Why Subscription-Based MMOs Make Sense
Posted by Ben Zeigler on August 24, 2008
For the year or so, there’s always been discussion about how the charge-per-month scheme for MMOs is “broken” or “on the way out” or “dead“. For some reason, the consensus is that free-to-play or microtransaction-based schemes are far superior to subscription-based models (despite the success of WoW, City of Heroes, and many other games). There are two basic rationales for this position: The failure of subscription-based MMOs, and the success of alternative funding models in certain markets. Both of these need to be discussed before being used as “proof”.
So, why do high-budget western-focused subscription-based MMOs fail? People in the industry pretend this is mysterious, but it basically breaks down into two causes: mismatch of development cost to market target, and bad execution. For an example of the first one, you should look no farther than Vanguard. It was always a mystery to me why ANYONE thought that a game targeted at “people who thought Everquest was too easy” could ever be profitable. A similar mistake right now is to go for the market of “people who play World of Warcraft” with no other specifier. If you just go after the generic players of WoW, without having an idea of who those people are, you’re going to fail because of WoW’s market position. The other way to fail is clearly illustrated by Age of Conan. Age of Conan is focused on a valid market (based on the initial success), but the lack of depth and technical inadequacy is probably going to eventually hurt it. Even so, it will probably be a profitable game. It’s not really that hard to make money with a subscription game, but it IS hard to make money with a crappy subscription game.
Now, if the subscription model is so great, why doesn’t it work well in South Korea or other markets? I think it comes down to culture and different ideas of community. I’ve always felt that paying a subscription to an MMO is very much like paying dues to be a member of a club. The concept of country clubs, school clubs, and other private clubs are very common in the United States (and other UK-derived cultures), and MMOs feel the same to me. When you pay a montly fee, you feel more like you’re part of a community. The message boards of any active (or heck, inactive) mmo will illustrate this perfectly. These people feel very strongly they are part of a community, and that’s a huge part of why they come back every month and play. Also, the number of people who stop playing an MMO and don’t unsubscribe probably has something to do with the fact that they don’t want to leave the community, even though they don’t actively play. When it comes to free-to-play games, I feel a much weaker sense of community and commitment, and it’s more of just a “thing you do” instead of part of “who you are”. In general, Americans (and more often men) like to belong to explicitly defined social communities with strong rules (like fraternities or fraternal orders), and MMOs with a subscription fee are a natural extension of that.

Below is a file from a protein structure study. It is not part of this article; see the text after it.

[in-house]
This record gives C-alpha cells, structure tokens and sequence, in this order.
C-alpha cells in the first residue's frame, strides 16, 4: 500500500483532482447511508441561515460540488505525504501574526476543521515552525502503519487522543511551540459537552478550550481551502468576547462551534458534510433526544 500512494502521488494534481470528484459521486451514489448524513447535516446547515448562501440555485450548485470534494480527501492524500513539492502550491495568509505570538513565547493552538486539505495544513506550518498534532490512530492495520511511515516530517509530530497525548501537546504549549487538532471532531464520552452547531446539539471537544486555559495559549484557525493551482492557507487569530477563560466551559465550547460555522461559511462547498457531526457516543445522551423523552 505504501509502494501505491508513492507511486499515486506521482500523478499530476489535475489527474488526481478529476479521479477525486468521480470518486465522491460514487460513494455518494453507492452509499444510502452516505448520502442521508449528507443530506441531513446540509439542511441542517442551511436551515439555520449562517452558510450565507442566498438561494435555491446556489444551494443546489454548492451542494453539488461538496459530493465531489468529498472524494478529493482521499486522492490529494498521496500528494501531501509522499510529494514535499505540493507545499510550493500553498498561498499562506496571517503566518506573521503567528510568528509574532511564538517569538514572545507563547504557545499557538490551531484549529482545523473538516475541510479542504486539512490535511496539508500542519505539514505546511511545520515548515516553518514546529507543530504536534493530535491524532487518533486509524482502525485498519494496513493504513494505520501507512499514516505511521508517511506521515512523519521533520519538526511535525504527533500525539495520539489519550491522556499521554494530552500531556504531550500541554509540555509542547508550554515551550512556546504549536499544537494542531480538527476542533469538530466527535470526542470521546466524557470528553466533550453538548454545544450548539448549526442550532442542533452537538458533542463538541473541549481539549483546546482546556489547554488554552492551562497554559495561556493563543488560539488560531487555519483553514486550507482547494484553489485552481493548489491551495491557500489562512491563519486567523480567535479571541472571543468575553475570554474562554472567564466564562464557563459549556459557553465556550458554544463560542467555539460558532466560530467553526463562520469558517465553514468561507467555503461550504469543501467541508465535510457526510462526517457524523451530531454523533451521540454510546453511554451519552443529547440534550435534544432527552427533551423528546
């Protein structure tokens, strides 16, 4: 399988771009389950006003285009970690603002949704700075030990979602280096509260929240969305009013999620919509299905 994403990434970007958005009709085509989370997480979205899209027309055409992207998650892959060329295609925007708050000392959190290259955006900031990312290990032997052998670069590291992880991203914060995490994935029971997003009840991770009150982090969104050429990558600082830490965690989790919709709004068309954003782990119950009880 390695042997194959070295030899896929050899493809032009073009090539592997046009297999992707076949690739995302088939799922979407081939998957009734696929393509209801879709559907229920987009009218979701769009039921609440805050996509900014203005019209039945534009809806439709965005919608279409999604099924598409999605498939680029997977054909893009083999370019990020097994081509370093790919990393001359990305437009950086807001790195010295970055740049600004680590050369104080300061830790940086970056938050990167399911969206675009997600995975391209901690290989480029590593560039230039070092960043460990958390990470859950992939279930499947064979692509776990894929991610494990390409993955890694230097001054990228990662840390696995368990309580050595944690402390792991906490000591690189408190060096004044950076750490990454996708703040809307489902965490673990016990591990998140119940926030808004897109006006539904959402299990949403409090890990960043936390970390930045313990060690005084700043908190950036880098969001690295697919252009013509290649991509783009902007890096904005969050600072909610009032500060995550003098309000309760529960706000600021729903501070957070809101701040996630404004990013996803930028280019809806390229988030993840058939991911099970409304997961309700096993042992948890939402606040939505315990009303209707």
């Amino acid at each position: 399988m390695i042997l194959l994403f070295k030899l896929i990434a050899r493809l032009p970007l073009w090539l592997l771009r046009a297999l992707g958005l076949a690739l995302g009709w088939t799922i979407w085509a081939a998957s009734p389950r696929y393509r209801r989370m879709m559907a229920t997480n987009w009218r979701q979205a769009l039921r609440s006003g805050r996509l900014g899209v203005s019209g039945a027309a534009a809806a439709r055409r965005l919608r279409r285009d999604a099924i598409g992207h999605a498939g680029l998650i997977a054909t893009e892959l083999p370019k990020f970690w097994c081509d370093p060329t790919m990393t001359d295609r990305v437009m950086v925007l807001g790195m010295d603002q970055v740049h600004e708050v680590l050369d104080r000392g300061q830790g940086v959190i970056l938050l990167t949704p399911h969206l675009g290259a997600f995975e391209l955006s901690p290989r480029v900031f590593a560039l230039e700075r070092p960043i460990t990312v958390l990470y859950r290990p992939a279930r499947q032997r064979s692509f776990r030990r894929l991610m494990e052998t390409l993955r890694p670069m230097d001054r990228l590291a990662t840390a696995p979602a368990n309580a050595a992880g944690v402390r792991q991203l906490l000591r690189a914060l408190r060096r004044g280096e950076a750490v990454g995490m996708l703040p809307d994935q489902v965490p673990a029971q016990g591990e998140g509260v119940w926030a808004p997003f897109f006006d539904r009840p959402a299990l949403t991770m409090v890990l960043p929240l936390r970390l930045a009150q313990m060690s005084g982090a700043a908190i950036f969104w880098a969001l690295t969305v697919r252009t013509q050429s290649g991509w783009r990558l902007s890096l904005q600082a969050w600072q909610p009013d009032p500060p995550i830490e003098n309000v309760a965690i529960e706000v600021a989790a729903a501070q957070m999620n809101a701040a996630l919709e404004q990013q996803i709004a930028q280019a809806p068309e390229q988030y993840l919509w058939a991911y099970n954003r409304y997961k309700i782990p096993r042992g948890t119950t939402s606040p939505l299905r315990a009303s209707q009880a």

My theory is that this is different in South Korea or other cultures. This is complete conjecture, but my general understanding of Korean MMO playing is that it’s more of an extension of existing communities, then a tool for creating a new community. Most players play together in the more-social PC Bangs, as opposed to alone and at home. Also, they may not be as used to paying monthly fees for club membership (no idea here, anyone have first hand experience?), so paying a monthly fee would have no social meaning, and would just be viewed as an expensive business transaction, and free-to-play or pay-for-use make a lot more sense than pay-for-month.
So, when does using a subscription model make sense for an MMO? It makes sense when you’re targeting a market segment that prefers discrete communities that are gated by a fee (ie, most Americans). Other business models make sense when targeting other players (more casual players, extensions of existing communities, non-western cultures), but when targeting what would be called the “western MMO audience”, you’re not going to find a model that works as well as subscription. Dungeon Runners is a good example of why free-to-play doesn’t work, because it appears that western players of Diablo games have no interest in microtransactions, but instead prefer to play Diablo 2 for free.
If you want a very clear comparison between subscription and other models for MMOs in the western market, look no farther than the NCSoft Quarterly Report. What do you think made NCSoft more money? 137,000 subscribers for City of Heroes/Villains, or 5.4 million users for Guild Wars? It turns out CoH made them $5.5 million this quarter, while Guild Wars made them $4.9 million. To make as much money with the Guild Wars model as with the City of Heroes model, you have to have more than 50x as many users, which means 50x the marketing, 50x the distribution costs, and 50x the support. This is not the way to make money in the Western market.
17 Responses to “Why Subscription-Based MMOs Make Sense”
Sorry, the comment form is closed at this time.